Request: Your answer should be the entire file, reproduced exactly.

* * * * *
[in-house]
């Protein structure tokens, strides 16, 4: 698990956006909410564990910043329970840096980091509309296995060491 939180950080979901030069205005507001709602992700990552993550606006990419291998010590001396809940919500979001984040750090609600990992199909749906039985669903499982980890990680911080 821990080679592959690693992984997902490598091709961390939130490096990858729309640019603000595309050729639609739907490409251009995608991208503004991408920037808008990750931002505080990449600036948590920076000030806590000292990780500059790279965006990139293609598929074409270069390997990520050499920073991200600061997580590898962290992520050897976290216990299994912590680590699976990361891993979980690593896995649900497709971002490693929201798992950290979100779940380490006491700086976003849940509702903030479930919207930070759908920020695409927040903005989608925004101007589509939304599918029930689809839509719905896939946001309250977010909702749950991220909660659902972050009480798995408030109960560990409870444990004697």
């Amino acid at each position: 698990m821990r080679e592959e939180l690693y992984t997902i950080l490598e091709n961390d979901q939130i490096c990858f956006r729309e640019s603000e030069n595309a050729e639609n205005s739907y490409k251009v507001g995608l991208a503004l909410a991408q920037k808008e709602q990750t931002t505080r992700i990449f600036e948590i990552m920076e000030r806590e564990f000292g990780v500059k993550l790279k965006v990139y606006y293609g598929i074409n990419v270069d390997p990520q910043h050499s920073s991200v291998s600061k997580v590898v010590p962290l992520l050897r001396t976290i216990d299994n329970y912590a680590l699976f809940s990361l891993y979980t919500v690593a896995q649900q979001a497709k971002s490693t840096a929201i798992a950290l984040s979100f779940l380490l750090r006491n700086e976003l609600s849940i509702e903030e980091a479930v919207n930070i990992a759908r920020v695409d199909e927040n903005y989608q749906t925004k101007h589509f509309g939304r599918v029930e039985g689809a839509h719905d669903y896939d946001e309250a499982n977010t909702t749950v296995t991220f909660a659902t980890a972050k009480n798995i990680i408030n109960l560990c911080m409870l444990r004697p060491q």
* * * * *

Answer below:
[in-house]
């Protein structure tokens, strides 16, 4: 698990956006909410564990910043329970840096980091509309296995060491 939180950080979901030069205005507001709602992700990552993550606006990419291998010590001396809940919500979001984040750090609600990992199909749906039985669903499982980890990680911080 821990080679592959690693992984997902490598091709961390939130490096990858729309640019603000595309050729639609739907490409251009995608991208503004991408920037808008990750931002505080990449600036948590920076000030806590000292990780500059790279965006990139293609598929074409270069390997990520050499920073991200600061997580590898962290992520050897976290216990299994912590680590699976990361891993979980690593896995649900497709971002490693929201798992950290979100779940380490006491700086976003849940509702903030479930919207930070759908920020695409927040903005989608925004101007589509939304599918029930689809839509719905896939946001309250977010909702749950991220909660659902972050009480798995408030109960560990409870444990004697």
């Amino acid at each position: 698990m821990r080679e592959e939180l690693y992984t997902i950080l490598e091709n961390d979901q939130i490096c990858f956006r729309e640019s603000e030069n595309a050729e639609n205005s739907y490409k251009v507001g995608l991208a503004l909410a991408q920037k808008e709602q990750t931002t505080r992700i990449f600036e948590i990552m920076e000030r806590e564990f000292g990780v500059k993550l790279k965006v990139y606006y293609g598929i074409n990419v270069d390997p990520q910043h050499s920073s991200v291998s600061k997580v590898v010590p962290l992520l050897r001396t976290i216990d299994n329970y912590a680590l699976f809940s990361l891993y979980t919500v690593a896995q649900q979001a497709k971002s490693t840096a929201i798992a950290l984040s979100f779940l380490l750090r006491n700086e976003l609600s849940i509702e903030e980091a479930v919207n930070i990992a759908r920020v695409d199909e927040n903005y989608q749906t925004k101007h589509f509309g939304r599918v029930e039985g689809a839509h719905d669903y896939d946001e309250a499982n977010t909702t749950v296995t991220f909660a659902t980890a972050k009480n798995i990680i408030n109960l560990c911080m409870l444990r004697p060491q």